One of the saddest parts about growing older is discovering that caffeine and I are not good friends. This is heartbreaking, because I love coffee and would happily drink it all day long if I could. But I can’t. And I don’t mean I have to ask Monterey to cut me off at four cups of their bottomless pours on the weekend, or that I can only have it before lunchtime. I mean I am now at the stage where one cup affects my sleep so badly that I can now only drink it on Fridays, when it doesn’t matter if I get to sleep late because I can get up late on Saturday. This SUCKS.

Sure, I could have tea, or something else, or go without completely, and for the most part I do. But this is Wellington, and I love my lattes. So I’ve started drinking decaf. In fact, I have been doing a lot of research into where I can get drinkable decaf, and here are my results. In the interests of SCIENCE, I should point out that coffee places are chosen based on their proximity to where I was at the time that I wanted a coffee, as opposed to being specifically sought out.

  • Mucho Mucho, Manners Street: the coffee is spooned out of a cannister, and tastes stale. Also the milk is overly hot – which is a feature across their chai lattes and regular lattes too. Alas. 
  • Charlie Bill, Tinakori Road: Charlie Bill does the most amazing brunches ever. However, their decaf lattes are pretty dire. to be fair though, they use Caffe Laffare beans which are my least favourite anyway. Drink champagne instead with your delicious orange & cinnamon french toast.
  • Trade Kitchen, Jervios Quay: Actually, this was Caffe Laffare too, and made exceptionally well. Still a bit of an aftertaste though.
  • Fuel, Waring Taylor Street: made okay, decent temperature, but just tastes a little flat. Fuel hot chocolates, however, taste like chocolate mousse, so I’d recommend them instead.
  • For the purposes of SCIENCE, I even tried a (free!) decaf Nespresso  at the Food Show. It was a long black, so no chance for them to mess up the milk, and I was rollingly drunk pleasantly tipsy by that time, but it tasted pretty much the same as what I imagine their regular long blacks would taste like. ‘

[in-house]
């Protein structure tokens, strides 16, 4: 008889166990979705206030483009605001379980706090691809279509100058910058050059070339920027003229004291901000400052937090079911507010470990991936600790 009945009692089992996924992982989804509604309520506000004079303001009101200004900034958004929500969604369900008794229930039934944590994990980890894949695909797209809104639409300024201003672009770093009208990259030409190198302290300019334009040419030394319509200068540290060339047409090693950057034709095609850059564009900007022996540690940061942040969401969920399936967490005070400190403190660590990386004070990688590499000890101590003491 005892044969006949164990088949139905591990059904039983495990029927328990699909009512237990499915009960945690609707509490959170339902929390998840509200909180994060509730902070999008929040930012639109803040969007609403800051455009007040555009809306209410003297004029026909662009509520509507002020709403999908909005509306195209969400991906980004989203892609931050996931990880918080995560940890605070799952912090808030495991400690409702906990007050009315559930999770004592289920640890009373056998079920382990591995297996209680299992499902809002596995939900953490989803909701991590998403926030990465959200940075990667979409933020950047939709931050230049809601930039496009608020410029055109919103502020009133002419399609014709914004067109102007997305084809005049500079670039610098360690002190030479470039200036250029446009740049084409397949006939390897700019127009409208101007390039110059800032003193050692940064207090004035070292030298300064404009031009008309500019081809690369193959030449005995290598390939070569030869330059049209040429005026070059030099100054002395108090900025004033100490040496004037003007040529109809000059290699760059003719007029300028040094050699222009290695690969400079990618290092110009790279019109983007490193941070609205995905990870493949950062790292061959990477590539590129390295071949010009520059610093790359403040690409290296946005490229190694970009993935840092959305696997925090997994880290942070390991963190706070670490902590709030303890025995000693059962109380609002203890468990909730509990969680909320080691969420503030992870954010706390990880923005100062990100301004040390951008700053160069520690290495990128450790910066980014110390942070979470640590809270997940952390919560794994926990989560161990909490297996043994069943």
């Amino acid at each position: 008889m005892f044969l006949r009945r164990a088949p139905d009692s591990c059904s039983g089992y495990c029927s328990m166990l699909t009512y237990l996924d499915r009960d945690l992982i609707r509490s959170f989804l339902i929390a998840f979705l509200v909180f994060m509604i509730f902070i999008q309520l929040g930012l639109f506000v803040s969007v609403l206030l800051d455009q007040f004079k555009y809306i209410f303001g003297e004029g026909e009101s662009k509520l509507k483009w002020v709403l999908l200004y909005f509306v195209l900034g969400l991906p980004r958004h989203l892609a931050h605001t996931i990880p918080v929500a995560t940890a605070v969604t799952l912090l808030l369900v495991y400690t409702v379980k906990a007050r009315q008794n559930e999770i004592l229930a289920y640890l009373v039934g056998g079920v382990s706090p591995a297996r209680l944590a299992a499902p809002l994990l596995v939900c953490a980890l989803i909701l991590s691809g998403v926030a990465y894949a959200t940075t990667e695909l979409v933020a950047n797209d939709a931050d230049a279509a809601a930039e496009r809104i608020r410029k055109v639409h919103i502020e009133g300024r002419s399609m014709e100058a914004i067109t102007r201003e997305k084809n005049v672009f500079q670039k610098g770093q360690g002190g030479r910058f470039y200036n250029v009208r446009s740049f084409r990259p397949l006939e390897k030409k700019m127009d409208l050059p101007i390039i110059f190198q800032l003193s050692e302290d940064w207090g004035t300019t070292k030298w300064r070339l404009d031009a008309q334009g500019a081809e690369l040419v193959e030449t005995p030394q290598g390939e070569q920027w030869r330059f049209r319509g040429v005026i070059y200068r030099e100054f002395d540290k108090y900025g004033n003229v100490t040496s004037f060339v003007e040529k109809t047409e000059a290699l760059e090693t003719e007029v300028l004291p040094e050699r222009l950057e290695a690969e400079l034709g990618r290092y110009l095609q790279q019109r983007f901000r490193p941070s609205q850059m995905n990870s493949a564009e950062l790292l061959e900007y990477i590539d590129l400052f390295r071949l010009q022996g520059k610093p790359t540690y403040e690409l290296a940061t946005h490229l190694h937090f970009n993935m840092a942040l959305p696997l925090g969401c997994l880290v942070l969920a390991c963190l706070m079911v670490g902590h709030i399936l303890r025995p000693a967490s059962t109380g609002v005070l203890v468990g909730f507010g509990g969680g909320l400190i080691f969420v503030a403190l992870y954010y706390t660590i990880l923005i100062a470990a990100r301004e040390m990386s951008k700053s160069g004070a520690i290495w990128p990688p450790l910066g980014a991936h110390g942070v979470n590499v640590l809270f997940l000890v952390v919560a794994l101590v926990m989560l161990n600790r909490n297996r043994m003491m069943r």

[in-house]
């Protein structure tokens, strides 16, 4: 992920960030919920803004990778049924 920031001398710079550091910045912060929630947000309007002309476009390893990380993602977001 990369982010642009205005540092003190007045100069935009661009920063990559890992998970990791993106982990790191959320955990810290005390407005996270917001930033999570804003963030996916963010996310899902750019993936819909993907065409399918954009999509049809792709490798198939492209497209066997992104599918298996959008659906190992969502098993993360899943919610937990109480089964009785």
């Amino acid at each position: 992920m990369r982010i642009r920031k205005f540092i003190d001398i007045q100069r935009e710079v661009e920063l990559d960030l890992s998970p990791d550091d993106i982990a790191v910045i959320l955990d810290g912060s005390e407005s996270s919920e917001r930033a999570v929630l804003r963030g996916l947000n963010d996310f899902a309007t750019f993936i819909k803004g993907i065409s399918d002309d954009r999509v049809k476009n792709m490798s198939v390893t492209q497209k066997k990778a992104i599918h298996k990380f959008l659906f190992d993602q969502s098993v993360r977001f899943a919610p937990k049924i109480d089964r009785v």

• Mojo Airport: Mojo charges an extra 90 cents for decaf. This means a large decaf latte will cost you $6.10. Yeah, not really very happy about that eh, especially when it took 20 minutes.
  • Lamason: Now THIS is the business. Beans freshly ground, beautifully made, full of flavour with no chemical aftertaste, served with a smile. These coffees are so good and so drinkable they are dreadful for the bank balance. Just avoid the 10am rush.

With Lamason being a clear winner, I contacted their bean supplier, Peoples Coffee, to find out just why their decaf was so good, and their lovely roaster René Macaulay answered my questions.

I wanna know, what the heck is decaf anyway? How is it made? 

Decaf is normal coffee which has been put through a ‘water process’ to remove caffeine as it is water soluble, this is done in green bean form before roasting, and involves special filters to remove the caffeine. Ours is processed in Mexico.

Interestingly many flavours in the beans are also water soluble and must be added back to the coffee once the caffeine has been removed from the water. This process of water soaking smooths out some of the flavour and changes the bean structure a lot for roasting, making it a challenging roast to get tasting nice.

However our decaf is treated with much care, as I am very aware many people want coffee without caffeine, and every cafe buys it!

As with all our roasts we are very careful to repeat the optimum roast every time for each bean, and decaf is suffers no snobbery here, I also have quality controls on site here which eliminate undesirable beans which can be created during the decaffeination process (which means each cup will be the same goodness) I have worked hard to get our decaf tasting like “normal coffee’ people often don’t believe it’s decaf during a blind taste!

Why is it Lamason is the only place I’ve tried so far that makes it taste like real coffee?

The last link in the chain is the brewing, apart from being a brewing genius team, Lamason has a decaf grinder which is crucial for espresso, 1 minute old ground coffee is dead for espresso. Some cafe’s are using pre-ground decaf which might be a week old can never produce a nice cup, however decaf grinders are often only in busy cafes who can warrant $800 for a separate grinder just for decaf. 

As for volume, many cafes would be doing under 50 cups a week of decaf as apposed to 100’s of cups a day of normal coffees.

Am I able to do any fancy coffee drinking (syphons etc) with decaf?

Usually decaf isn’t the most premium beans as the process changes the flavours, and it is destined for espresso in cafes. Fancy expensive coffees don’t usually get processed into decaf as it’s so expensive to do, it must be done in bulk (18 ton) and you might lose the nice flavours during the process.

I personally wish coffee had less caffeine so I could drink more of it, I enjoy a decaf flat white from time to time, especially at night.

So there you go. Anywhere else doing decaf worth drinking? Let me know!

[Photo by Jakub Dziubak on Unsplash]